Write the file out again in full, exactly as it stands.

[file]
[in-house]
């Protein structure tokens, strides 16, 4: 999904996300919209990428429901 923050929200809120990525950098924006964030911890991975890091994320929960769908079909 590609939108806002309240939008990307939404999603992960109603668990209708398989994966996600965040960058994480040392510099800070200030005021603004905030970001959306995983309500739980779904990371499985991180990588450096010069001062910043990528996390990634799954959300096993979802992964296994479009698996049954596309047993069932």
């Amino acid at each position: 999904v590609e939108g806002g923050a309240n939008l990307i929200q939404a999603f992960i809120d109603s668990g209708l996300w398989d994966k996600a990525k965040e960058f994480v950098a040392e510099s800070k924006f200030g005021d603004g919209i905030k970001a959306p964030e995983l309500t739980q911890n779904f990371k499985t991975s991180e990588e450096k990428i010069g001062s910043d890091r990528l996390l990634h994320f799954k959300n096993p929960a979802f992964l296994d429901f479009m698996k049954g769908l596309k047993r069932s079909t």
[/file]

[in-house]
């Protein structure tokens, strides 16, 4: 999904996300919209990428429901 923050929200809120990525950098924006964030911890991975890091994320929960769908079909 590609939108806002309240939008990307939404999603992960109603668990209708398989994966996600965040960058994480040392510099800070200030005021603004905030970001959306995983309500739980779904990371499985991180990588450096010069001062910043990528996390990634799954959300096993979802992964296994479009698996049954596309047993069932």
């Amino acid at each position: 999904v590609e939108g806002g923050a309240n939008l990307i929200q939404a999603f992960i809120d109603s668990g209708l996300w398989d994966k996600a990525k965040e960058f994480v950098a040392e510099s800070k924006f200030g005021d603004g919209i905030k970001a959306p964030e995983l309500t739980q911890n779904f990371k499985t991975s991180e990588e450096k990428i010069g001062s910043d890091r990528l996390l990634h994320f799954k959300n096993p929960a979802f992964l296994d429901f479009m698996k049954g769908l596309k047993r069932s079909t």